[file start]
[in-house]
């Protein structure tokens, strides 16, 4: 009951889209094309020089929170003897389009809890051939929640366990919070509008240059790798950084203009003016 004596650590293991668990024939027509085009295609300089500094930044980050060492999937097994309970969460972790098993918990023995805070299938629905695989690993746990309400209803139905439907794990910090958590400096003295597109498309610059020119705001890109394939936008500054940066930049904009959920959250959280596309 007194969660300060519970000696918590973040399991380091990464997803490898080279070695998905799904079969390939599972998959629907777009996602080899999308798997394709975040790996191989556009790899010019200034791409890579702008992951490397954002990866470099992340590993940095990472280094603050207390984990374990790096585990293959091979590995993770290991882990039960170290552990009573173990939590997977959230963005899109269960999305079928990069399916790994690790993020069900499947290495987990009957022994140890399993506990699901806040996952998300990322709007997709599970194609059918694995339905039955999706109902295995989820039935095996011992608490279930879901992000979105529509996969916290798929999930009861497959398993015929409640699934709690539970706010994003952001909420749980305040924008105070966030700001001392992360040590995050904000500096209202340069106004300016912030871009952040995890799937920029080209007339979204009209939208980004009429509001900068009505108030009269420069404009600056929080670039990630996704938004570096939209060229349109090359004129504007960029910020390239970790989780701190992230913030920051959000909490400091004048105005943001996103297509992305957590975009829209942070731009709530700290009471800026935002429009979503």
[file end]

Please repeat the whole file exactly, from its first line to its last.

[in-house]
């Protein structure tokens, strides 16, 4: 009951889209094309020089929170003897389009809890051939929640366990919070509008240059790798950084203009003016 004596650590293991668990024939027509085009295609300089500094930044980050060492999937097994309970969460972790098993918990023995805070299938629905695989690993746990309400209803139905439907794990910090958590400096003295597109498309610059020119705001890109394939936008500054940066930049904009959920959250959280596309 007194969660300060519970000696918590973040399991380091990464997803490898080279070695998905799904079969390939599972998959629907777009996602080899999308798997394709975040790996191989556009790899010019200034791409890579702008992951490397954002990866470099992340590993940095990472280094603050207390984990374990790096585990293959091979590995993770290991882990039960170290552990009573173990939590997977959230963005899109269960999305079928990069399916790994690790993020069900499947290495987990009957022994140890399993506990699901806040996952998300990322709007997709599970194609059918694995339905039955999706109902295995989820039935095996011992608490279930879901992000979105529509996969916290798929999930009861497959398993015929409640699934709690539970706010994003952001909420749980305040924008105070966030700001001392992360040590995050904000500096209202340069106004300016912030871009952040995890799937920029080209007339979204009209939208980004009429509001900068009505108030009269420069404009600056929080670039990630996704938004570096939209060229349109090359004129504007960029910020390239970790989780701190992230913030920051959000909490400091004048105005943001996103297509992305957590975009829209942070731009709530700290009471800026935002429009979503």